In May 1857, the Sepoy rebels in Meerut wiped out the British garrison and stormed into Delhi, taking the somnolent city by surprise. After killing some Indian Christians and Europeans, they soon declared the unwilling old poet emperor Bahadur Shah Zafar their leader. He was left with no choice but to assume the leadership of a Hindustan in revolt against the Company Bahadur. The Meerut mutineers could have advanced on Lucknow or Kanpur, but they chose Delhi for a reason not necessarily connected to the geographical distance between Meerut and Shahjahanabad.
The aim of the insurgents was to overthrow the Company and restore the Mughal Empire. But why did they repose faith in an emperor who was himself an English pensioner?
There is something deeper in that symbolism of the times. Something related to the popular appeal of the Mughal Empire and its abiding political legitimacy in the India. This socio-political legitimacy went back to Akbar’s reign which was marked by a respect for India’s cultural plurality difficult to find in our contemporary times.
Indeed, the Mughal Empire is a near perfect case study of imperial longevity.
This respect for the other ensured the real and symbolic longevity of the Empire established in India by the scholar-soldier Zahiruddin Babar. All the successor states of the Mughals in the 18th century and even the Marathas derived political legitimacy from the capitals of the Mughal Empire. The English East India Company also received a farman from the debauch emperor Faruksiyar at a time when the Mughal Empire was disintegrating rapidly. In 1765, Clive laid down the foundations of British Rule in India by signing the Treaty of Allahabad with the Mughal emperor and acquiring the Diwani of Bengal. For a long time, the officers of the Company saw themselves as the legitimate heirs of the Mughal State.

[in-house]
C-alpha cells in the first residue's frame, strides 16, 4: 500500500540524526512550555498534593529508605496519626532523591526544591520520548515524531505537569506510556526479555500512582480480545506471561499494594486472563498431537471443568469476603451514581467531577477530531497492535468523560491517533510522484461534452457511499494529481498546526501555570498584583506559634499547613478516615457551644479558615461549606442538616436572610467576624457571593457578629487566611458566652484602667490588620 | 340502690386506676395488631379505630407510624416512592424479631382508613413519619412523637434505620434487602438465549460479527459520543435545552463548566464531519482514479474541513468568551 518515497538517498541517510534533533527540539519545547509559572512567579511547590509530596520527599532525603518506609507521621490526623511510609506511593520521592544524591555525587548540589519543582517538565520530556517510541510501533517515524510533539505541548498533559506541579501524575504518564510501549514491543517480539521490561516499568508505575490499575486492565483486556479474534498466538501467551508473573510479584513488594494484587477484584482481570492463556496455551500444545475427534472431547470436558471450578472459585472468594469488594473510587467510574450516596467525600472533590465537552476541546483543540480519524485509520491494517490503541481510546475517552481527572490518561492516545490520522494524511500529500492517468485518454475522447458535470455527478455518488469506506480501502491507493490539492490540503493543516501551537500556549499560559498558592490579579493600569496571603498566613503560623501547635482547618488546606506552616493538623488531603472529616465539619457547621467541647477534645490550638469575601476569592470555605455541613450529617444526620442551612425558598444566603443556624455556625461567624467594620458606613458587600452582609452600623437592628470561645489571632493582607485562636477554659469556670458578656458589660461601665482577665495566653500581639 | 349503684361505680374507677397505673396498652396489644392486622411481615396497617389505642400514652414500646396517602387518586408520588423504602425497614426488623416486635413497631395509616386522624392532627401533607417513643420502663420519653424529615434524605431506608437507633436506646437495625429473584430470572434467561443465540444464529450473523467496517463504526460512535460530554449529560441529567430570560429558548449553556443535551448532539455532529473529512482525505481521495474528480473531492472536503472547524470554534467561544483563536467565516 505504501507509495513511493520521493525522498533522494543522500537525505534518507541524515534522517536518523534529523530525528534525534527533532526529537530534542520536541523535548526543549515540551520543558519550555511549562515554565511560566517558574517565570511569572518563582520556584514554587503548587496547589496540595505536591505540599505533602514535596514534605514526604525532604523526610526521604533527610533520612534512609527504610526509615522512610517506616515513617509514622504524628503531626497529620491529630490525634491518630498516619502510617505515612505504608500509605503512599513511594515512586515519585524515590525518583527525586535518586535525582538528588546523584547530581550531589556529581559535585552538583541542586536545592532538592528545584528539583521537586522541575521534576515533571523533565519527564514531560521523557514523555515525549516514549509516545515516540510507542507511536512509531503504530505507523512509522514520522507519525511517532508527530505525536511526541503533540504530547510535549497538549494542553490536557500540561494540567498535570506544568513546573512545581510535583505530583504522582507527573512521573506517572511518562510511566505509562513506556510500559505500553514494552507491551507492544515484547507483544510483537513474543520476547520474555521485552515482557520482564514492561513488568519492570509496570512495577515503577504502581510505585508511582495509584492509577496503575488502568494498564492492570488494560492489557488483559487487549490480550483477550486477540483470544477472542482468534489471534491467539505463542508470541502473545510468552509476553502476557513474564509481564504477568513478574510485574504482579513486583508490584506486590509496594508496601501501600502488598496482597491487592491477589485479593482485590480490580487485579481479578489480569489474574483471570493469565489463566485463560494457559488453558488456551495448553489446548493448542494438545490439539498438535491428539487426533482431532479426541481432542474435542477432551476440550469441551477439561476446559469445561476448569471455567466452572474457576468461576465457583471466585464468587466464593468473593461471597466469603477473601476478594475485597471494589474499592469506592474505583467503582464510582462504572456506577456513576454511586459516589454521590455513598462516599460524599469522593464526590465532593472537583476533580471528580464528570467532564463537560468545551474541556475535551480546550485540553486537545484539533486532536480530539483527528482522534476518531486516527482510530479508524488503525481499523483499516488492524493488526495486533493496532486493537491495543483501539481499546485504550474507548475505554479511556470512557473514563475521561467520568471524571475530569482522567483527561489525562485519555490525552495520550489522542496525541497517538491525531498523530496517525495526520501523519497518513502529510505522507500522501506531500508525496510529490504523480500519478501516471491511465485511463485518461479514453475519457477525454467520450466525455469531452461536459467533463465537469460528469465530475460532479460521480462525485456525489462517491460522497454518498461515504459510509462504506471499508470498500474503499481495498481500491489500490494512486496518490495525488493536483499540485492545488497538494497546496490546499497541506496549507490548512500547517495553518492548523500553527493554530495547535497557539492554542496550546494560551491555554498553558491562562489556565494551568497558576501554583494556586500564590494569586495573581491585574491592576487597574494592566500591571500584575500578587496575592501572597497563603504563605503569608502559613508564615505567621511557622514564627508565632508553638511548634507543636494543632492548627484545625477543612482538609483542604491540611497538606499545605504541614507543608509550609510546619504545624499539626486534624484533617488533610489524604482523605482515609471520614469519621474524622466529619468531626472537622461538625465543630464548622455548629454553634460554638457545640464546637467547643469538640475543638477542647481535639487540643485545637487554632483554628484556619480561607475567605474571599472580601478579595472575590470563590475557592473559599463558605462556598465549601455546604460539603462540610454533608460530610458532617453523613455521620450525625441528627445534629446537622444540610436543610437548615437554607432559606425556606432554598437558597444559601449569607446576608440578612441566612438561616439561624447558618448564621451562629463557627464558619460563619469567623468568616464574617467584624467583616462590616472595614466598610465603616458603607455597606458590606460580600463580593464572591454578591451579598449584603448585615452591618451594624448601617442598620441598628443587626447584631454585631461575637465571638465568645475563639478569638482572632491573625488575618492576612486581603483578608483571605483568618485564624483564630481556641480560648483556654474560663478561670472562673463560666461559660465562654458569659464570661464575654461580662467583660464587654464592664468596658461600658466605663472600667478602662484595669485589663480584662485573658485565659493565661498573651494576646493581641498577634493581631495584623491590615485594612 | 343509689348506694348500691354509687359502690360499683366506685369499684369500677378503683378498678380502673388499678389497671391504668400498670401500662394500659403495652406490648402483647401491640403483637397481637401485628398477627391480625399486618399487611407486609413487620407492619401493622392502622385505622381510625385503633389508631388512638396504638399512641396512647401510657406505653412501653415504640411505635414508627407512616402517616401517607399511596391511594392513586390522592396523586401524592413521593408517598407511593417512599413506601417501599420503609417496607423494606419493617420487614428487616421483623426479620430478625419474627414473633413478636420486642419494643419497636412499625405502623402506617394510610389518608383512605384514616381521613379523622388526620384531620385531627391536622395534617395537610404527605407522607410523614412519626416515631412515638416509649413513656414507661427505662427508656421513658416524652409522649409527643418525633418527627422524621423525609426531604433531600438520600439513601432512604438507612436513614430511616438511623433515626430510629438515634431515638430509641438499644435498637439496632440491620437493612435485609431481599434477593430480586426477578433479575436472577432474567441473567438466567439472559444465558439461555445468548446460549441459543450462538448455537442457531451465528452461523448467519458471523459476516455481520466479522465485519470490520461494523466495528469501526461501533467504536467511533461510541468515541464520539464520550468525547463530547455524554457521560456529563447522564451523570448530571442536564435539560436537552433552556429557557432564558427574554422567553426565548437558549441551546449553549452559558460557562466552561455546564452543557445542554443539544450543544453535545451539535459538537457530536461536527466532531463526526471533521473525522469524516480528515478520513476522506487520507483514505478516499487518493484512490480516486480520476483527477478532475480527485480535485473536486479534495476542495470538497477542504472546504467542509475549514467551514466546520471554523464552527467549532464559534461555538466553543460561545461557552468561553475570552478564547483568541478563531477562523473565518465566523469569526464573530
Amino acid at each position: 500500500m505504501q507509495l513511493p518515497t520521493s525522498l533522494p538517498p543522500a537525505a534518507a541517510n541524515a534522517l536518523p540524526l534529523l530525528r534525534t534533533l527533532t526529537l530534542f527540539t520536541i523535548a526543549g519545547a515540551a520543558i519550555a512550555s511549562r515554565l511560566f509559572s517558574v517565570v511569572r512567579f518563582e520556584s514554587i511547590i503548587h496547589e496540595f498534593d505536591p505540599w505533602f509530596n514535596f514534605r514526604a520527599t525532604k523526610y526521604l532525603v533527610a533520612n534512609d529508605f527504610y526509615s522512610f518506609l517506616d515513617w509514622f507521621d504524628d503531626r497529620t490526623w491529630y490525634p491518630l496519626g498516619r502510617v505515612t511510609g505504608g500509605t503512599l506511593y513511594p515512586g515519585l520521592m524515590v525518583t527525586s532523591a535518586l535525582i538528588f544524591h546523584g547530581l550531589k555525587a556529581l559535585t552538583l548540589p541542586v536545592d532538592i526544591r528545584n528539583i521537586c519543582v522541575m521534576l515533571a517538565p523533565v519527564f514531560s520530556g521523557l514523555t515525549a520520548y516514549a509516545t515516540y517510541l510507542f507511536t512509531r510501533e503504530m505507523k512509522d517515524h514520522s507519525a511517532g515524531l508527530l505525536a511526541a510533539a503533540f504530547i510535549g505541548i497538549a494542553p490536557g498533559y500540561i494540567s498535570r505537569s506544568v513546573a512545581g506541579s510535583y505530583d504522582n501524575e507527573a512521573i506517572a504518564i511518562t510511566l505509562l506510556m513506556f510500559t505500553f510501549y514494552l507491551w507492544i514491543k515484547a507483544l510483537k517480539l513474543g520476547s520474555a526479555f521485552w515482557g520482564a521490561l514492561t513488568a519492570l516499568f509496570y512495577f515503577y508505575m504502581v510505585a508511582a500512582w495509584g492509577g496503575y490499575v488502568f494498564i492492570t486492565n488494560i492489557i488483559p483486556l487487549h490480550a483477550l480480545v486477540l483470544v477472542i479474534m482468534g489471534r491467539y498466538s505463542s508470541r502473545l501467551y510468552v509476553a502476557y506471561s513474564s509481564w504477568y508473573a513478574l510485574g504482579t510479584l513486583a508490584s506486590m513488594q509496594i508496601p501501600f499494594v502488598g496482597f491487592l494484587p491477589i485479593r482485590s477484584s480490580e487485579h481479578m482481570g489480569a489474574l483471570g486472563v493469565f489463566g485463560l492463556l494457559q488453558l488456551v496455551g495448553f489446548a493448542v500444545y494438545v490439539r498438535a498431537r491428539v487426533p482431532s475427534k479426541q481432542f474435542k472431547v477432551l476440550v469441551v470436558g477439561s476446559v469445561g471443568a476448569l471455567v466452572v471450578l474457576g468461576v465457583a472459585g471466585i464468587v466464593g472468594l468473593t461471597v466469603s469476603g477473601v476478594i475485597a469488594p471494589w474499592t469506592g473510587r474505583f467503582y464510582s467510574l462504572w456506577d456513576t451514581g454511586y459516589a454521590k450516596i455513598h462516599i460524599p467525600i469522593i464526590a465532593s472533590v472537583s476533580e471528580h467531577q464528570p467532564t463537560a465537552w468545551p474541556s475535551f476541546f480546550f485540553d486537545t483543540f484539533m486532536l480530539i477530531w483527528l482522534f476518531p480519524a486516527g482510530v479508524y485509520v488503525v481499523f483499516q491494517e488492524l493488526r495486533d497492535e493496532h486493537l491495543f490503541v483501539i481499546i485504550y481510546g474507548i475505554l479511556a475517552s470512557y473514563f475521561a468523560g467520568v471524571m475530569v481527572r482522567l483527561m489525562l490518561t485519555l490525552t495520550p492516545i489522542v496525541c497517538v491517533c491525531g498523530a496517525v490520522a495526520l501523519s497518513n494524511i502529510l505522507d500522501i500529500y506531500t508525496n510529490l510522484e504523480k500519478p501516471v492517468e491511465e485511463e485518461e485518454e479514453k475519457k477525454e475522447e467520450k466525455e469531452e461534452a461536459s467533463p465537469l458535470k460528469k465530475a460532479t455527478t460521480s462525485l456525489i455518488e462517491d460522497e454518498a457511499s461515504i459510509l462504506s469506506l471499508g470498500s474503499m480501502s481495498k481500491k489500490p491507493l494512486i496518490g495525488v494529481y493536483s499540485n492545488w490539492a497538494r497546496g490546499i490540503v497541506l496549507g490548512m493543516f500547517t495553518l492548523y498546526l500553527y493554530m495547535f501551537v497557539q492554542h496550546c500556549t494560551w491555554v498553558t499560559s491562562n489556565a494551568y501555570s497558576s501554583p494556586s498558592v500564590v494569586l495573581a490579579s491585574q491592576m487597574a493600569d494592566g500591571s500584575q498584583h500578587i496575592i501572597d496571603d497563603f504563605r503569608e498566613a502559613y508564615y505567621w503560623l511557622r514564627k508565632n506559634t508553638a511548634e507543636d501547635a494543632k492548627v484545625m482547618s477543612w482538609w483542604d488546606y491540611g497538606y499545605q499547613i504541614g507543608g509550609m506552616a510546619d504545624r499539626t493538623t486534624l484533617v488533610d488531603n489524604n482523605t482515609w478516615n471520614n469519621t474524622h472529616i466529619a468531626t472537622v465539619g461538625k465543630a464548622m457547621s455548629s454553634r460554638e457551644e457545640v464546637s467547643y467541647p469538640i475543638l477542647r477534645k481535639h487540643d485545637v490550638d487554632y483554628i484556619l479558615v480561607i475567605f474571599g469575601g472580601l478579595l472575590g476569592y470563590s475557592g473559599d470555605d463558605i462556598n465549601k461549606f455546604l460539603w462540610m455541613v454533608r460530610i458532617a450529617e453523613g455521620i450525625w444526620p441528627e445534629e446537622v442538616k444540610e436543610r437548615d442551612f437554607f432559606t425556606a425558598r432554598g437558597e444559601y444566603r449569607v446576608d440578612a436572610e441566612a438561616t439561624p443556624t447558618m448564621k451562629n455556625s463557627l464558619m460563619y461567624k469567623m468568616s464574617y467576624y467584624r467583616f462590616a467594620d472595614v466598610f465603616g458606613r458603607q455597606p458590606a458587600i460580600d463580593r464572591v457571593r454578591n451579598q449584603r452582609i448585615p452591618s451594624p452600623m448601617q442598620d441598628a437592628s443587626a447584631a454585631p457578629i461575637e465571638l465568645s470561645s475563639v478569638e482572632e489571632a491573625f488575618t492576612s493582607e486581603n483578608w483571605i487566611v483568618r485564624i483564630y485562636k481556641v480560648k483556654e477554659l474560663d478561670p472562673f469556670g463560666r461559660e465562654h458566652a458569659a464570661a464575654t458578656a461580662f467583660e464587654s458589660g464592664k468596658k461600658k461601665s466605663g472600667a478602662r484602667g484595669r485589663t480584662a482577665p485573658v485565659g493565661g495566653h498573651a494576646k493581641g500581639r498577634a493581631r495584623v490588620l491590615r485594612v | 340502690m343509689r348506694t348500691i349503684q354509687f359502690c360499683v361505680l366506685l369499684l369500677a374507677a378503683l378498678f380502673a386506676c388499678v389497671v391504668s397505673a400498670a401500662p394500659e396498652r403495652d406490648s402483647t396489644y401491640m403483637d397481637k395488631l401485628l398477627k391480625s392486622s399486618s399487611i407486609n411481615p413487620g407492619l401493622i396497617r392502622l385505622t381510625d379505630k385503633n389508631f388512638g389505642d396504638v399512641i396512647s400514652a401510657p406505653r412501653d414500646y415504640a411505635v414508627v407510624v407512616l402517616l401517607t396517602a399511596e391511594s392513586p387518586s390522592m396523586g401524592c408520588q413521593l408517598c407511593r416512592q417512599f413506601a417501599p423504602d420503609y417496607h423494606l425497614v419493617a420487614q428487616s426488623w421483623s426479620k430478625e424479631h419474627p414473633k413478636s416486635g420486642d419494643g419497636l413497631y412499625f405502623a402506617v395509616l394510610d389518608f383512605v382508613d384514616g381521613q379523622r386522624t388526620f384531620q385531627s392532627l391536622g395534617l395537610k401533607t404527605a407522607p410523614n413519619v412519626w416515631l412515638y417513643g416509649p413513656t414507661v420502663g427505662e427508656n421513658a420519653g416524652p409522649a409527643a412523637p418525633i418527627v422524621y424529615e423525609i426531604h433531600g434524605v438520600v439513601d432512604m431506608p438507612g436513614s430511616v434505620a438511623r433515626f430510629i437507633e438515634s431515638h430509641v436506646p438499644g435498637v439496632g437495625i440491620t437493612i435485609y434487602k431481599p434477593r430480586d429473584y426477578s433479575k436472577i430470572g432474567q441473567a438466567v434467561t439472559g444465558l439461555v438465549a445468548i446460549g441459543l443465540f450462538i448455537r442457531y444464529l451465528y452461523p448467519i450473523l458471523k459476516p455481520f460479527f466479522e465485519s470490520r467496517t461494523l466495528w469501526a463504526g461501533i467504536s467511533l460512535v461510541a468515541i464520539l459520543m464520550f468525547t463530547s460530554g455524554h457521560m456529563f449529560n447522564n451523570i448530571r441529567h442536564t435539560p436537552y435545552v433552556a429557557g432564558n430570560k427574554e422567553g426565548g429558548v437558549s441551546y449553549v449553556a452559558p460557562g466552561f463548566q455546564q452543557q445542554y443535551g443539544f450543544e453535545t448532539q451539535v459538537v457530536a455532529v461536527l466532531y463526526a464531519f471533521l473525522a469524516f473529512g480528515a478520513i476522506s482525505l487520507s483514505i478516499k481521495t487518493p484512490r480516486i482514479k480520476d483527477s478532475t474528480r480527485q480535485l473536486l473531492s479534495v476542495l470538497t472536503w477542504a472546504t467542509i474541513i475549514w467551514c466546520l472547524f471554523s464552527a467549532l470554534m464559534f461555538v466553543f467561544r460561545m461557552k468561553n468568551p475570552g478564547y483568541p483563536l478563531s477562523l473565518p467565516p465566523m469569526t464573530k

Indeed, the Mughal Empire is a near perfect case study of imperial longevity. There is much in it of relevance to the future of India.
The longevity of the Mughal Empire was underpinned by the policy of Sulah Kul, meaning the peaceful coexistence of communities in a diverse civilisational matrix. To understand this, we must distinguish historical elite political conflict from a civilisational confrontation.
A painting shows Jai Singh of Amber receiving Shivaji, marking the Treaty of Purandhar.
It seems a few setbacks were suffered by Sulah Kul during the reign of Aurangzeb, but in general Sulah Kul prevailed despite the endemic political conflict of a diverse medieval polity. In fact, the late Professor Athar Ali, historian from the AMU, conclusively proved that there were more Hindu nobles in the court of Alamgir than his ancestors on the basis of meticulous research. His work on Mughal nobility is still considered a classic.
Hindu nobles in the Mughal court in the latter half of the 17th century exceeded the numbers achieved under Akbar because all the Mughal emperors, from Akbar onwards, followed a policy of coopting Hindu nobles in ever increasing numbers to keep them away from possible dissent and thereby stabilised the empire. As the Empire matured and aged, its Hindu component increased.
In general, the Mughal emperors maintained a balance between various ethnic groups of aristocrats in their courts; Mughal, Irani, Turani, Pathan, Rajputs and Indian Muslims. Had Aurangzeb been anti-Hindu, as is usually believed thanks to colonial and communal historiography, this would not have been the case. The number of Hindu nobles would have been reduced drastically and Shivaji would not have travelled to Agra to seek a high mansab from the emperor after the Treaty of Purandar (1665).
It even worked for Aurangzeb.